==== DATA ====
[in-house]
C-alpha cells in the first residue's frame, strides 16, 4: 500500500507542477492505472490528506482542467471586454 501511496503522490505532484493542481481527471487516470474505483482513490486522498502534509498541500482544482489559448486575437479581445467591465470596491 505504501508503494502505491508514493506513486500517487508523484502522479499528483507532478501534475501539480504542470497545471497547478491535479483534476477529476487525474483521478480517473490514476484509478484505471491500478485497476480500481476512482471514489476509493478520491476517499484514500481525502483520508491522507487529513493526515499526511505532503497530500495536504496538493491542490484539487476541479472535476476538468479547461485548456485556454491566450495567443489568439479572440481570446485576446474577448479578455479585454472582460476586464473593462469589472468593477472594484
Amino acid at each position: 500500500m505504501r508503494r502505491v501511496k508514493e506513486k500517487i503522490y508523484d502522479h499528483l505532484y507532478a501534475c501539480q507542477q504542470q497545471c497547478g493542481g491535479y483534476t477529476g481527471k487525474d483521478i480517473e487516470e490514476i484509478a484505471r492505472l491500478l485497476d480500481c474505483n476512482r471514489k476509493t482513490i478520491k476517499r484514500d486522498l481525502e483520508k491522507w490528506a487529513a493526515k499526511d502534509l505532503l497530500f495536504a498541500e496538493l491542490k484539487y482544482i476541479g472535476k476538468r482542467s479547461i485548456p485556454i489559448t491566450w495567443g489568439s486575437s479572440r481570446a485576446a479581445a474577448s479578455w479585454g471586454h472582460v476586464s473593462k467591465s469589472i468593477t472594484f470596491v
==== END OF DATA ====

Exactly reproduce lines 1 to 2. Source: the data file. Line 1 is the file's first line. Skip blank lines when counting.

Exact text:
[in-house]
C-alpha cells in the first residue's frame, strides 16, 4: 500500500507542477492505472490528506482542467471586454 501511496503522490505532484493542481481527471487516470474505483482513490486522498502534509498541500482544482489559448486575437479581445467591465470596491 505504501508503494502505491508514493506513486500517487508523484502522479499528483507532478501534475501539480504542470497545471497547478491535479483534476477529476487525474483521478480517473490514476484509478484505471491500478485497476480500481476512482471514489476509493478520491476517499484514500481525502483520508491522507487529513493526515499526511505532503497530500495536504496538493491542490484539487476541479472535476476538468479547461485548456485556454491566450495567443489568439479572440481570446485576446474577448479578455479585454472582460476586464473593462469589472468593477472594484